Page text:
Both Gov. Haslam (TN), and Gov. Pence (IN) both want to embark on Medicaid expansion in a way that would mean working poor people would have to pay for some of their healthcare costs…which means that suddenly someone making 101% of poverty would have a whole lot more out of pocket expenses than someone making just a few dollars less a pay period at 99% of poverty.
There are over 500,000 people not currently enrolled in Tenncare that live in households making $25,000 or less (133% of poverty) in Tennessee. That’s a lot more than the 330,000 predicted to come on line under Medicaid expansion. The difference is the impact of the woodworking effect.
Gov. Haslam and Gov. Pence want these people to pay more for two reasons:
1. It will cost them less making them seem more fiscally conservative, even if they aren’t.
2. They claim it will keep people from “taking advantage of the system” and add some “personal responsibility” to the program.
That’s a slap in the face to working folks…to assume that they would game the system just because they “could”. Working folks don’t have time to game the system, they’re too busy working.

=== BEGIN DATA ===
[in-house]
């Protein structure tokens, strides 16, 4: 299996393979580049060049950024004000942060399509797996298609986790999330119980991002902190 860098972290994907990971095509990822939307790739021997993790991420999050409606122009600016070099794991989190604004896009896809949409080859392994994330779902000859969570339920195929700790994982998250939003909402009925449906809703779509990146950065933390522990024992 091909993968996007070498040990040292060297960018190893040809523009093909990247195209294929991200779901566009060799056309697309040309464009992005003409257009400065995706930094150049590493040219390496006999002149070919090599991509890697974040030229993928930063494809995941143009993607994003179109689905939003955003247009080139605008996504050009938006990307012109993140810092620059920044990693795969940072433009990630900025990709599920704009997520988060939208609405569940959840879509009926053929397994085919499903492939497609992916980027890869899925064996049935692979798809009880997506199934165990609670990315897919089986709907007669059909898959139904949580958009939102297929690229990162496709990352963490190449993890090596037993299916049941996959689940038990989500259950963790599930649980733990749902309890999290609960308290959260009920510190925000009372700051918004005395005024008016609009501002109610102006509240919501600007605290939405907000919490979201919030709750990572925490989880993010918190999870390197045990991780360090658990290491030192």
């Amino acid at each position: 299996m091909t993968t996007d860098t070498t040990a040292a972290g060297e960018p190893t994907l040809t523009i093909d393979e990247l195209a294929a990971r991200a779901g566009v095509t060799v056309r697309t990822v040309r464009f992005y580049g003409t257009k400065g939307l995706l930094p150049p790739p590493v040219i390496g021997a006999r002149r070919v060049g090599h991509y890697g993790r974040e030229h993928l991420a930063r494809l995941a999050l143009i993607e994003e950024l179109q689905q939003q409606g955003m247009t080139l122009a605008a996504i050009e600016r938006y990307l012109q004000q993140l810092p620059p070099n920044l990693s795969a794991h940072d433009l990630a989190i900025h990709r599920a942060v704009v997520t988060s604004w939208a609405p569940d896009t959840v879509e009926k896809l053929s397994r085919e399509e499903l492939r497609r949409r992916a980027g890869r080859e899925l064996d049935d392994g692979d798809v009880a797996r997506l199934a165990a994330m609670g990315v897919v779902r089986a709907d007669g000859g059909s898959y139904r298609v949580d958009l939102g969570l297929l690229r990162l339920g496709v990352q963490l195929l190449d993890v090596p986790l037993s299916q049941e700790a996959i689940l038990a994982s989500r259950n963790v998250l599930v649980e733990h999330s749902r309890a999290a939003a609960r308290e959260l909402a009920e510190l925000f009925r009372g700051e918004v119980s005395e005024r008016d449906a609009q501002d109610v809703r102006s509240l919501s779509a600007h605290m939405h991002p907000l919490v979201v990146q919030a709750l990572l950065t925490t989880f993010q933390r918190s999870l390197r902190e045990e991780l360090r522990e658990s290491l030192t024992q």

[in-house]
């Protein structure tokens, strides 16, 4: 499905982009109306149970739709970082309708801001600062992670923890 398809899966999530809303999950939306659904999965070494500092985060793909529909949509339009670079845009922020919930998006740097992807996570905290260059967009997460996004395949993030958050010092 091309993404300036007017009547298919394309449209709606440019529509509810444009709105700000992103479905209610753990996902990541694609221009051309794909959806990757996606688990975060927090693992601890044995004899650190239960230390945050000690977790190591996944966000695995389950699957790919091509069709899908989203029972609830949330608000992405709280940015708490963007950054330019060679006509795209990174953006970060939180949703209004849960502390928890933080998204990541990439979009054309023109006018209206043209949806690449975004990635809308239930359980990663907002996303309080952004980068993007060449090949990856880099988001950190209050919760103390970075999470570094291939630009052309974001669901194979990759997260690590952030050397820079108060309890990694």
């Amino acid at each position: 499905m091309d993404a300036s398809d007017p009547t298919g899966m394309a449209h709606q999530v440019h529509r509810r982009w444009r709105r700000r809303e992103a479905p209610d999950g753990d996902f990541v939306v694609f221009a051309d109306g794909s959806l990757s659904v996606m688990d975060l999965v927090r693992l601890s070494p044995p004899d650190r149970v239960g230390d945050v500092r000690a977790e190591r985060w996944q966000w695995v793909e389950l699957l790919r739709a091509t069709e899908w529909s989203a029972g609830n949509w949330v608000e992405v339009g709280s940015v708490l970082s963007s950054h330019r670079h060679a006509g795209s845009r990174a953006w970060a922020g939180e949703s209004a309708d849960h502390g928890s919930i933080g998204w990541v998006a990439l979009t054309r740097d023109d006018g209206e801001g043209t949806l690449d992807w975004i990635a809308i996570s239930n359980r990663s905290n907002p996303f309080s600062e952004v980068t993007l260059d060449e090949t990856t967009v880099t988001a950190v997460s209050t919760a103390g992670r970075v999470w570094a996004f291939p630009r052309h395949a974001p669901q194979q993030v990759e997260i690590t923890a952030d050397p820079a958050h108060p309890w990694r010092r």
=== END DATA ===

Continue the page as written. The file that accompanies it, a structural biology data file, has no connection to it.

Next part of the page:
This is about people…people who live all over the state.
People who live in remote areas because that’s where their work is. Farmers, businessmen and women, children and the elderly…people just like us city folk…that just happen to live in the country.
Over half the state’s population lives in Tennessee’s mostly rural 80+ counties. That’s a lot of ground to cover for the 3.4m who don’t live in Tennessee’s big 5 counties (35% of the population) or the other 10 with a healthy rural/urban mix. But not living in one of the state’s largest counties doesn’t mean people should be without a hospital…and due to the economic realities of providing rural healthcare…that’s the fate they face.